November 9th, 2012

Reflections on Veterans Day

In March 1865, with the Nation still fighting a divisive and bloody Civil War, President Abraham Lincoln delivered his second inaugural address.  Addressing the issue of reconciliation and reconstruction, he said:

“…Let us strive on to finish the work we are in, to bind up the Nation’s wounds, to care for him who shall have borne the battle and for his widow and his orphan, to do all which may achieve and cherish a just and lasting peace among ourselves and with all nations.” 

President Lincoln’s speech reaffirmed the government’s obligation to care for those injured during the war and to provide for the families of those who perished on the battlefield.  Today those words – “To care for him who shall have borne the battle and for his widow and orphan,” are the motto of our Department of Veterans Affairs, and are inscribed upon its headquarters in Washington D.C.

Men and women who serve represent a ‘band of brothers’ that chose military service for reasons that are not immediately understood by many.  They serve for this Nation, for their families and for each other.  They are proud, courageous and ask for very little in return.  Joining our fighting forces is a lifetime commitment, and as this Army video reminds us, “Once a Soldier, a Soldier for life.”  <>

Veterans Day offers us an opportunity to show our thanks to the 21 million living veterans who have served in our Nation’s Armed Forces and to honor those who served in generations past – in war and in peace, at home and abroad.  I also want to recognize the many Civilians who have served in combat zones alongside our uniformed military.  We hold a special memory for those Soldiers, Sailors, Airmen, Marines, Coast Guardsmen and Civilians who made the ultimate sacrifice and gave their lives for the freedoms we enjoy today.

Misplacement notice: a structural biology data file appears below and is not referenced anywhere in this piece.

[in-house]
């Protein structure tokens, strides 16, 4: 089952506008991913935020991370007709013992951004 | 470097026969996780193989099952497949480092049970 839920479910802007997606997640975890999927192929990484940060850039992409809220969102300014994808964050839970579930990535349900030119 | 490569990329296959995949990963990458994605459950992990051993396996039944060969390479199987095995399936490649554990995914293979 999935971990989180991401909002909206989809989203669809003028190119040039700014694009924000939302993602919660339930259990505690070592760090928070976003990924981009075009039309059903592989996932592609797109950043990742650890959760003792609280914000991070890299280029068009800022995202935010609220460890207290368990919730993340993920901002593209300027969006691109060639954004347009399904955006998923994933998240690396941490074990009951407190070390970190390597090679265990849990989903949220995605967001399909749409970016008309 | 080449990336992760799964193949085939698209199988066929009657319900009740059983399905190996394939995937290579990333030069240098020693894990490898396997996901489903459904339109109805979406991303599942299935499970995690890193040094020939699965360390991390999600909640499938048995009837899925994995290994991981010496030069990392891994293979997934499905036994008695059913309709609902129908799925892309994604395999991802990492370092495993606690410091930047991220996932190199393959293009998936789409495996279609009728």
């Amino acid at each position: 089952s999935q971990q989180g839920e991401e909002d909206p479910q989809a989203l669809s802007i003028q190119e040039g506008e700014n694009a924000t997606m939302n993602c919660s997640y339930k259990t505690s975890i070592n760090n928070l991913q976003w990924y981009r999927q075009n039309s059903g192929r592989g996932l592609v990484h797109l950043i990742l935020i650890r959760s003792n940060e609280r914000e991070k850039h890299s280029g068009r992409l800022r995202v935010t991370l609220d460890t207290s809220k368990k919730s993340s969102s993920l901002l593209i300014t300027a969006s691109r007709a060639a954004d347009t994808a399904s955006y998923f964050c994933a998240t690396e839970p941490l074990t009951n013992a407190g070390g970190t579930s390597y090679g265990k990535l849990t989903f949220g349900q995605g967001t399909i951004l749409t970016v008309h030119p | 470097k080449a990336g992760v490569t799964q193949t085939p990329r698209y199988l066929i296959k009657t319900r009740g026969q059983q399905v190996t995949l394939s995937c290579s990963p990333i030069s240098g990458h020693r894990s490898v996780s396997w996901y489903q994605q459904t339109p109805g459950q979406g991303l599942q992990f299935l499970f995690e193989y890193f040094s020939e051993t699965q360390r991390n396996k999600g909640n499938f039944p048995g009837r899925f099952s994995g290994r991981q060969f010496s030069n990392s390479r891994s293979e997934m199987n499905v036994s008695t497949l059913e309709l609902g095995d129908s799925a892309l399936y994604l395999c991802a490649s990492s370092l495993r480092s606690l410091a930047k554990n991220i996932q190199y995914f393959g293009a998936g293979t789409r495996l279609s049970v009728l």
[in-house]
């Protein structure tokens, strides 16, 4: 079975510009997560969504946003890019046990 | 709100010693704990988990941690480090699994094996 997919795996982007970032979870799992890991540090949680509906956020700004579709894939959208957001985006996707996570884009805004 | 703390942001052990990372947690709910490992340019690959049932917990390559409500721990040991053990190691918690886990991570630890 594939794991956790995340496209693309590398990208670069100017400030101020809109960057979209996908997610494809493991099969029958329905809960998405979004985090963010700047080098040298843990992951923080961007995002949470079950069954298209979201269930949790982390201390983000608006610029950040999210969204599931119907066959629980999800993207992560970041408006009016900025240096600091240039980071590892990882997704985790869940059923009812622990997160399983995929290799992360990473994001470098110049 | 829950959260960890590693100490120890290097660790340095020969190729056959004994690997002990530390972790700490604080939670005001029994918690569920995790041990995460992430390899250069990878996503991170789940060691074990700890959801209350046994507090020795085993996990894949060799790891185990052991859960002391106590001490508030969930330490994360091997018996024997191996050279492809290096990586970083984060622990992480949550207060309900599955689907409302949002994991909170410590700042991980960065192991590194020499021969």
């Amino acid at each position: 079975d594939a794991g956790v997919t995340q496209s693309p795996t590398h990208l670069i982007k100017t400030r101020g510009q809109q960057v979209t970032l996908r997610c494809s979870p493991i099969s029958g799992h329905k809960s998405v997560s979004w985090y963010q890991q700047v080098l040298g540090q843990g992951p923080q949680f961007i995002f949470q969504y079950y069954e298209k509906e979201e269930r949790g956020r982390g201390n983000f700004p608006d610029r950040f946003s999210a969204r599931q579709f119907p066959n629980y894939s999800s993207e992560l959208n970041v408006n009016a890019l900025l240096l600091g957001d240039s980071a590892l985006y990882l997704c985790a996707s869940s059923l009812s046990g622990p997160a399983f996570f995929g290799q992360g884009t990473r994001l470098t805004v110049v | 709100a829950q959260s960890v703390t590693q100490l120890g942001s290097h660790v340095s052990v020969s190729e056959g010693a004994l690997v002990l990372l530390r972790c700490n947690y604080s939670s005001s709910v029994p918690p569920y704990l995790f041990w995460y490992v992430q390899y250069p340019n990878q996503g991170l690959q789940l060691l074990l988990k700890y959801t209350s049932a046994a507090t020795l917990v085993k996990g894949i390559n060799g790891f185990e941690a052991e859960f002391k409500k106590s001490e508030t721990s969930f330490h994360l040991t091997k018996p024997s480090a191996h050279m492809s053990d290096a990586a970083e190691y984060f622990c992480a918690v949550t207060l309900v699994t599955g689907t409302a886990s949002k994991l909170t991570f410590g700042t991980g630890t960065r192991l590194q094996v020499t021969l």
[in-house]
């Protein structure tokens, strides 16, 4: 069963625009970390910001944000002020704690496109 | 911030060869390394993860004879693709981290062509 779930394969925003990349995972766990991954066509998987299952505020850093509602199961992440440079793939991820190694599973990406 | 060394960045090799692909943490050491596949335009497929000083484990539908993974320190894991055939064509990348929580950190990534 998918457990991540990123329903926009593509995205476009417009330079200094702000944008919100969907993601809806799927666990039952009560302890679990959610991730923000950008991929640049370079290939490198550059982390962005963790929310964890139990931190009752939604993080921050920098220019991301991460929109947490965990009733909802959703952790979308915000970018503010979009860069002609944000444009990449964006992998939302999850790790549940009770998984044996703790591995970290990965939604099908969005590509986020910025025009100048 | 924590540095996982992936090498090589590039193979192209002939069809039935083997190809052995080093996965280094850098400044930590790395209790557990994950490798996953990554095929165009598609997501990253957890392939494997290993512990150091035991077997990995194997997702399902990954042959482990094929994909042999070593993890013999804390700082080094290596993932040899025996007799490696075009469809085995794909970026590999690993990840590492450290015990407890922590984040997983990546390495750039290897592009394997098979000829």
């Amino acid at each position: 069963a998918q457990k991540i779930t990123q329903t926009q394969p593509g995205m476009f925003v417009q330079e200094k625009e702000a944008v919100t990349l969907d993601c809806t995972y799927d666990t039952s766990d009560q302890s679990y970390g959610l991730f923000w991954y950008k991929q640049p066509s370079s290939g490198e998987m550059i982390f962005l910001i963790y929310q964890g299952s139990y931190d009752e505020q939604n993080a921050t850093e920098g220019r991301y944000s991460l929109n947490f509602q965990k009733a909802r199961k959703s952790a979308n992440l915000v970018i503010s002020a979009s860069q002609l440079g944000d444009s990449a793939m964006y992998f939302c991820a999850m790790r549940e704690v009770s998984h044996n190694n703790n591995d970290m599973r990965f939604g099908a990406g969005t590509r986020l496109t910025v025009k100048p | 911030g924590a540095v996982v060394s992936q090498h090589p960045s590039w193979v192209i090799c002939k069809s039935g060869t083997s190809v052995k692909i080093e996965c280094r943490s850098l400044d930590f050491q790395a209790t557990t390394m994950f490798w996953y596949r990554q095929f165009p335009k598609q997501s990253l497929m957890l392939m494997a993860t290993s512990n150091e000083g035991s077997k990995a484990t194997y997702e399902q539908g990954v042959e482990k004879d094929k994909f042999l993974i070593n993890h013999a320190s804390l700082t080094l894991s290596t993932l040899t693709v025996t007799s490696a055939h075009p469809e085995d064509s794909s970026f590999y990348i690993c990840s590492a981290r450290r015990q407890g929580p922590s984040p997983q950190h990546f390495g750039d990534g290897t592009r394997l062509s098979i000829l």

On behalf of all of us in the U.S. Army Corps of Engineers, I say ‘thank you’ to my fellow Soldiers, our Veterans and their Families.  We are forever grateful for your dedication and your service. 

 Essayons…Building Strong…Army Strong!

 Thomas P. Bostick

Lieutenant General, US Army      


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November 6th, 2012

U.S. Army Corps of Engineers continues support to Sandy response efforts

It’s already been a week since Hurricane Sandy struck the East Coast…we have never seen devastation of this scope in the Northeast.  Our hearts go out to the residents, including our Corps team members, whose lives and properties have been affected. 


SACE has more than 3000 employees from the North Atlantic Division with an additional 650 people deployed from other USACE divisions across the Nation engaged to support the response mission.Currently, USACE has more than 38 FEMA Mission Assignments exceeding a total of $134 million. 


Through FEMA’s National Response Framework, we are a part of the larger team effort that extends through all levels of governments – local, state, and federal, as well as non-governmental partners and volunteers.  The team is committed to bringing all available resources to quickly support those affected and to reduce the long-term impacts from this devastating storm.